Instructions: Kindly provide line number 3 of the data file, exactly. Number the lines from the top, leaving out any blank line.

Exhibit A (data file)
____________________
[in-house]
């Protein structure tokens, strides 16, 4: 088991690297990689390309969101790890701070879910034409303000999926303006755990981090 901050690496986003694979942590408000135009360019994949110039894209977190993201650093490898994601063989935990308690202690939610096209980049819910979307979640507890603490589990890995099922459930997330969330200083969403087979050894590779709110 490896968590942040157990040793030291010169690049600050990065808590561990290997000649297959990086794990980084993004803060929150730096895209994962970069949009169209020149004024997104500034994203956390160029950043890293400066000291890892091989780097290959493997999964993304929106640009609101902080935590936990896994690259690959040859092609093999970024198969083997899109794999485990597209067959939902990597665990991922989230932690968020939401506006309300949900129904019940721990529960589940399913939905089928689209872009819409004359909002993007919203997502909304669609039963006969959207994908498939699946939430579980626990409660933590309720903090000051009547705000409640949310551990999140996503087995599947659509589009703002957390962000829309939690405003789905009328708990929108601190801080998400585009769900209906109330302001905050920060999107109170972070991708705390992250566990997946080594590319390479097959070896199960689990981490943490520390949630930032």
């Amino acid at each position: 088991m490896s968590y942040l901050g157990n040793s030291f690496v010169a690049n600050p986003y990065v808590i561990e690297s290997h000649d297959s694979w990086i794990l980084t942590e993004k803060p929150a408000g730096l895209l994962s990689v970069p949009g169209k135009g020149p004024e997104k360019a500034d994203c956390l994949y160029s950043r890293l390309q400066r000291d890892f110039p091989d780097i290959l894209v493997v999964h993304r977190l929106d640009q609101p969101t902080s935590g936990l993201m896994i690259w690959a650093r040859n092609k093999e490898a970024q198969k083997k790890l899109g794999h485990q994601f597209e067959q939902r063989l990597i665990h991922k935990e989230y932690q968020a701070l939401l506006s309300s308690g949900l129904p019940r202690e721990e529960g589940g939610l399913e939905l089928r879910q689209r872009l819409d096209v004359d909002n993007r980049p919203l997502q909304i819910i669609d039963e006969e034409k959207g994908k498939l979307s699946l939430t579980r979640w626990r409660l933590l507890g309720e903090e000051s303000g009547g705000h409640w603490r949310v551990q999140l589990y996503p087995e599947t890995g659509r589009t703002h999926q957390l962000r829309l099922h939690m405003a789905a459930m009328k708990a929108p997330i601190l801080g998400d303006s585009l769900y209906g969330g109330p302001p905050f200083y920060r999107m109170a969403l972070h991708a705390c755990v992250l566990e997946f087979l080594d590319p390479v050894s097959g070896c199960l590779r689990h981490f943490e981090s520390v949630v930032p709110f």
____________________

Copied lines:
């Amino acid at each position: 088991m490896s968590y942040l901050g157990n040793s030291f690496v010169a690049n600050p986003y990065v808590i561990e690297s290997h000649d297959s694979w990086i794990l980084t942590e993004k803060p929150a408000g730096l895209l994962s990689v970069p949009g169209k135009g020149p004024e997104k360019a500034d994203c956390l994949y160029s950043r890293l390309q400066r000291d890892f110039p091989d780097i290959l894209v493997v999964h993304r977190l929106d640009q609101p969101t902080s935590g936990l993201m896994i690259w690959a650093r040859n092609k093999e490898a970024q198969k083997k790890l899109g794999h485990q994601f597209e067959q939902r063989l990597i665990h991922k935990e989230y932690q968020a701070l939401l506006s309300s308690g949900l129904p019940r202690e721990e529960g589940g939610l399913e939905l089928r879910q689209r872009l819409d096209v004359d909002n993007r980049p919203l997502q909304i819910i669609d039963e006969e034409k959207g994908k498939l979307s699946l939430t579980r979640w626990r409660l933590l507890g309720e903090e000051s303000g009547g705000h409640w603490r949310v551990q999140l589990y996503p087995e599947t890995g659509r589009t703002h999926q957390l962000r829309l099922h939690m405003a789905a459930m009328k708990a929108p997330i601190l801080g998400d303006s585009l769900y209906g969330g109330p302001p905050f200083y920060r999107m109170a969403l972070h991708a705390c755990v992250l566990e997946f087979l080594d590319p390479v050894s097959g070896c199960l590779r689990h981490f943490e981090s520390v949630v930032p709110f």